South Africa posted two consecutive months of trade surpluses for the first time since the end of 2013 as exports of vegetable products climbed and oil imports dropped.
The surplus grew to 5.8 billion rand ($459 million) in June from a revised 4.9 billion rand in May, the Pretoria-based South African Revenue Service said in an e-mailed statement on Friday. The median estimate of 12 economists surveyed by Bloomberg was for a surplus of 4 billion rand. The deficit for the first half of the year was 24.6 billion rand compared with 46.8 billion rand in 2014.
A surplus on the trade account may help to further narrow the gap on the current account, the broadest measure of trade in goods and services, and bolster the rand. The current-account shortfall eased to 4.8 percent of gross domestic product in the three months through March, from 5.1 percent in the previous quarter.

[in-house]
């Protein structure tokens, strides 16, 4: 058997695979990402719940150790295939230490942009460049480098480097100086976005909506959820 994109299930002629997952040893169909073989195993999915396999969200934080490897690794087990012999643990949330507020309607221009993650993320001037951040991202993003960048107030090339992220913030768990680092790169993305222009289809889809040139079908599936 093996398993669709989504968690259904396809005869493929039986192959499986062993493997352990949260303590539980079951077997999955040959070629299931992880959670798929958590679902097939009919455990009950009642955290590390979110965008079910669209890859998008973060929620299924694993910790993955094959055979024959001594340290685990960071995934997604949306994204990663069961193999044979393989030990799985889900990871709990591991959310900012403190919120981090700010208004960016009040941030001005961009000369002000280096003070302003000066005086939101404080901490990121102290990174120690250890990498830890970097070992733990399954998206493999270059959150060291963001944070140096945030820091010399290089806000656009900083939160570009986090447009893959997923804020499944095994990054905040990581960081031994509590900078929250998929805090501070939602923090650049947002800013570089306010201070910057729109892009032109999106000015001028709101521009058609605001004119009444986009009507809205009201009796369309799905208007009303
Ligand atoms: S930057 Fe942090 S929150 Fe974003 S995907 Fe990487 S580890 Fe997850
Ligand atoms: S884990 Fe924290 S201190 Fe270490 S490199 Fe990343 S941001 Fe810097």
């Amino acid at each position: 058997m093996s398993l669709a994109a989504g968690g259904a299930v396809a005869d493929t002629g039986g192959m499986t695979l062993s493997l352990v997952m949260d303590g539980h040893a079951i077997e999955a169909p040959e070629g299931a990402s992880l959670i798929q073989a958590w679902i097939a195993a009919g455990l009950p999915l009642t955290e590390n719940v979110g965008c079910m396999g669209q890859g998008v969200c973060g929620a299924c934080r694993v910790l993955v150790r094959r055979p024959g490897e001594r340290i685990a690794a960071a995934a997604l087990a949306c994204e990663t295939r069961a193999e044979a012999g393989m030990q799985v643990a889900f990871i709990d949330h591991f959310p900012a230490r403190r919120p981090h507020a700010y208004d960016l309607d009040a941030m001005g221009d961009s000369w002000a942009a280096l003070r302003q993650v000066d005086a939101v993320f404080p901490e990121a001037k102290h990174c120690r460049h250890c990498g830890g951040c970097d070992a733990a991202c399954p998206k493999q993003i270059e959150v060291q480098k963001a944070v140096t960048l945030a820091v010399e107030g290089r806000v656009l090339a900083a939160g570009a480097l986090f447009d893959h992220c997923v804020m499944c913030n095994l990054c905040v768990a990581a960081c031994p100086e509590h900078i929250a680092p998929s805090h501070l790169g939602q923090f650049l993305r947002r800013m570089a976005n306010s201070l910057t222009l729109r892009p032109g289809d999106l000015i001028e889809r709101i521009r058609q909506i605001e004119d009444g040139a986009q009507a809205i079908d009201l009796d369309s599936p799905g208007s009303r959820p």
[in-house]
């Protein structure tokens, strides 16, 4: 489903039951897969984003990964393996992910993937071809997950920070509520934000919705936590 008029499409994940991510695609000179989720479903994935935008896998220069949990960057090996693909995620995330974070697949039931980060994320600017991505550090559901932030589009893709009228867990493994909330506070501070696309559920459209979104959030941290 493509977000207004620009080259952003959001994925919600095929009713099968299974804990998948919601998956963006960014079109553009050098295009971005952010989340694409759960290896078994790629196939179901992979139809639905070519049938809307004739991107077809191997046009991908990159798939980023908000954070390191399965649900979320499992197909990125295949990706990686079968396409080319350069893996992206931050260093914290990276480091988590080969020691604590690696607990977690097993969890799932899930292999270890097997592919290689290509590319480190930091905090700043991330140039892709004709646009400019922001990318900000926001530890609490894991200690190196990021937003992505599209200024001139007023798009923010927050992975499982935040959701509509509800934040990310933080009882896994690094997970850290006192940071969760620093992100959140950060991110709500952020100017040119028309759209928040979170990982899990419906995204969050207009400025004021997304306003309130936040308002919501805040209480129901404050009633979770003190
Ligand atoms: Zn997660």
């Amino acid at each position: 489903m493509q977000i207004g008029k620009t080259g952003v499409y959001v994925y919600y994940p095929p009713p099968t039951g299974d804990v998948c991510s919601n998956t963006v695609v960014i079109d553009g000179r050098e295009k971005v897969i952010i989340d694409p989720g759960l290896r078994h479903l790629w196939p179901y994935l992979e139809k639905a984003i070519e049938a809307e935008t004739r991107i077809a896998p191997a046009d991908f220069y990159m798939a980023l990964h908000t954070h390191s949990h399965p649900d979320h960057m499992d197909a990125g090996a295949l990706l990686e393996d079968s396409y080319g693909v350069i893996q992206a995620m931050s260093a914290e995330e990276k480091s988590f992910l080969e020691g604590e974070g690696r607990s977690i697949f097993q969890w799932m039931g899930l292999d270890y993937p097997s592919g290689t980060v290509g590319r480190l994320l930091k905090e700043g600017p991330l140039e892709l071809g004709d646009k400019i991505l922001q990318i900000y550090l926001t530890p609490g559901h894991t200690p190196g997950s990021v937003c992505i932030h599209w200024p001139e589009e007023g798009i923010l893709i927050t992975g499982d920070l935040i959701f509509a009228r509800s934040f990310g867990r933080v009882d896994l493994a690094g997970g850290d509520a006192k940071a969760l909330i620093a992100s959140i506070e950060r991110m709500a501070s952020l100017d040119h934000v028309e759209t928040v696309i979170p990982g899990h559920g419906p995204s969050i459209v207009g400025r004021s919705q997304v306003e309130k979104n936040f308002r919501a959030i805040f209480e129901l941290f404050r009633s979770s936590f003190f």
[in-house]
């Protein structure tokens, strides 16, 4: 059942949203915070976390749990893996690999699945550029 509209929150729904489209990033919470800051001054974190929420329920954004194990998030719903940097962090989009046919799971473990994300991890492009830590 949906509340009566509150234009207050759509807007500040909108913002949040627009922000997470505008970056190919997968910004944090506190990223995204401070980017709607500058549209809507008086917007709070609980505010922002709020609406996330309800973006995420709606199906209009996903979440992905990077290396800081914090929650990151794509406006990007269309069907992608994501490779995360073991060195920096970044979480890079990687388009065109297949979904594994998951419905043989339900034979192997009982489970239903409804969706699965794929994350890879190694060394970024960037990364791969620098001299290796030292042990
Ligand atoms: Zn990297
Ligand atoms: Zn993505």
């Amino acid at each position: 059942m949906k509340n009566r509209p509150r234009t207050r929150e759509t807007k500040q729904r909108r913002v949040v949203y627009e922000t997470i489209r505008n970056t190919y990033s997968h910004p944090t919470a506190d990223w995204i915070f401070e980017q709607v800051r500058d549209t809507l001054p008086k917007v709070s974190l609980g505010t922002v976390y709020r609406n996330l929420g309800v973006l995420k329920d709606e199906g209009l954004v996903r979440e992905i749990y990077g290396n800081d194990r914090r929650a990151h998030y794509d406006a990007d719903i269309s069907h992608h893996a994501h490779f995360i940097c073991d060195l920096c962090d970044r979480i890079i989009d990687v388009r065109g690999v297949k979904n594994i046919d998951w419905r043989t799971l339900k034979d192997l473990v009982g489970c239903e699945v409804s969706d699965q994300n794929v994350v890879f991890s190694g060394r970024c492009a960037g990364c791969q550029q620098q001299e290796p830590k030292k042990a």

“The surplus is partly due to currency weakness,” Isaac Matshego, an economist at Nedbank Group Ltd., said by phone from Johannesburg on Friday. “It will be supportive of the rand, but going forward we do expect the decline in commodity prices will hurt export values.”
The rand reversed losses to trade 0.8 percent stronger at 12.5933 per dollar by 3:16 p.m. in Johannesburg, paring the decline this year to 8.1 percent. Yields on government rand bonds due December 2026 rose less than one basis point to 8.26 percent.
The revenue service said exports rose 1.6 percent to 90.3 billion rand as shipments of vegetable products surged by 1.1 billion rand, or 25 percent. Exports of mineral products, which include iron ore and coal, declined by 1 billion rand, or 5 percent.
Imports increased 0.7 percent to 84.5 billion rand. Purchases of mineral products, which include oil, fell by 2.1 million rand, or 14 percent.
The current-account deficit will probably narrow to 4.6 percent this year from 5.4 percent in 2014, the Reserve Bank said on July 23. Further improvement will be constrained by the recent decline in commodity prices, it said.
The monthly trade figures are often volatile, reflecting the timing of shipments of commodities such as oil and diamonds.